USDA projects largest US corn planting since 1944

February 27, 2012 |

In Washington, the USDA is forecasting an increase of US corn acreage in 2012, to 94 million acres, the fourth consecutive year of increases, and what would be the largest acreage planted for corn since 1944. At the same time, the USDA said that it expected corn prices to fall to $5 per bushel by year end.

Michael Cox and Mike Ritzelthaler of Piper Jaffray write: ” We question whether 94 million acres will happen. In each of the past two years, the USDA has been overly aggressive in its preliminary corn acreage target, by an average of 450k acres. In a survey conducted by Agriculture.com, 63% of respondents indicated that 94 million acres was too high, and our informal survey of farmers at two U.S. farm shows this year is consistent with that skepticism…higher corn acreage would be positive for seed sales at MON & DD, and crop protection chemical sales at AVD. Projections of a large crop would also be positive for grain handlers and ethanol producers, like BG, ANDE, and GPRE.”

USDA Chief Economist Joe Glauber, in a speech Friday at the annual USDA Agricultural Outlook Forum, said: “The longer run issue for corn-based ethanol is how much ethanol can be absorbed in the domestic gasoline supply—the so-called blend wall….The current penetration rate of ethanol at roughly 10 percent implies a blend wall of about 13.5 billion gallons. Ethanol produced in excess of 13.5 billion must be held as stocks or exported. U.S. ethanol exports hit record levels in 2011. An estimated 909 million gallons of denatured ethanol was exported 2011, about 43 percent going to Brazil. With world sugar prices falling, exports to Brazil will likely fall this year. Because of the expected decline in ethanol exports, corn use for ethanol is expected to fall by 50 million bushels in 2012/13 to 4.95 billion bushels.”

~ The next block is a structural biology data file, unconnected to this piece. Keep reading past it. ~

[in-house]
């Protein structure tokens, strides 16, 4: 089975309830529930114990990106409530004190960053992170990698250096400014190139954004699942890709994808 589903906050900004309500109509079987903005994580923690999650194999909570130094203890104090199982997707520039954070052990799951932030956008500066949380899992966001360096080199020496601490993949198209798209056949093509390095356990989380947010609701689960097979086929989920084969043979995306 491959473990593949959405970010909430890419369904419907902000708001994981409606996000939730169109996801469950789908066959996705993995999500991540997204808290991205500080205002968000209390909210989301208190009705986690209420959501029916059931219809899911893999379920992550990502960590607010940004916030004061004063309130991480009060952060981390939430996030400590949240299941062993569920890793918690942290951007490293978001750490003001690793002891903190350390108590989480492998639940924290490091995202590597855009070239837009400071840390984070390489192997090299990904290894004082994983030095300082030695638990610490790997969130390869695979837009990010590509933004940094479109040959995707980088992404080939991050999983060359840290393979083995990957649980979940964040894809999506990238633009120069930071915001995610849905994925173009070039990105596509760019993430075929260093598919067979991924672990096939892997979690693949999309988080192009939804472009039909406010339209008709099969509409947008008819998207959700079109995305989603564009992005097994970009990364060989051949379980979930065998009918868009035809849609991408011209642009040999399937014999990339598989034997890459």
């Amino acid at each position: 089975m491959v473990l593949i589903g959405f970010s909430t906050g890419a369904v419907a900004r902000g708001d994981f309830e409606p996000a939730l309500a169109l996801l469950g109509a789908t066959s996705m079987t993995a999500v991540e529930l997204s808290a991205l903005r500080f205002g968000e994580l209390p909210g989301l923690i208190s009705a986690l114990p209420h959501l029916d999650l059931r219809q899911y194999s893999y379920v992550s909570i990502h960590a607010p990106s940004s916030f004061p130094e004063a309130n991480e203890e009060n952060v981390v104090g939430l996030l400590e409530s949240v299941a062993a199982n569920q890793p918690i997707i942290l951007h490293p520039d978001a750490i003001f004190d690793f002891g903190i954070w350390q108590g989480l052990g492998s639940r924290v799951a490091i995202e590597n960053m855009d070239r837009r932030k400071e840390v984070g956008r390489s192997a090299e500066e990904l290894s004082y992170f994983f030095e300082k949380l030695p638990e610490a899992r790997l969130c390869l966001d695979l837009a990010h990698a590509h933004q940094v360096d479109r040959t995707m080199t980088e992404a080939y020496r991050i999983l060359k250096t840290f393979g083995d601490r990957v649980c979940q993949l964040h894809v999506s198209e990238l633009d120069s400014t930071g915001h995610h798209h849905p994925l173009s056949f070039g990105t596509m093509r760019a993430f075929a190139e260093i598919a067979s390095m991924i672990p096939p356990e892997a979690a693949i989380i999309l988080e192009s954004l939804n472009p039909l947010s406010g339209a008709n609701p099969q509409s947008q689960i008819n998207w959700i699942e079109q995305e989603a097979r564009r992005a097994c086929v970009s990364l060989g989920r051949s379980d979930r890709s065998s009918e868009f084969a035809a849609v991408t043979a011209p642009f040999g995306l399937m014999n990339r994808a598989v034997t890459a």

The text of Glauber’s speech is available here.

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Category: Policy

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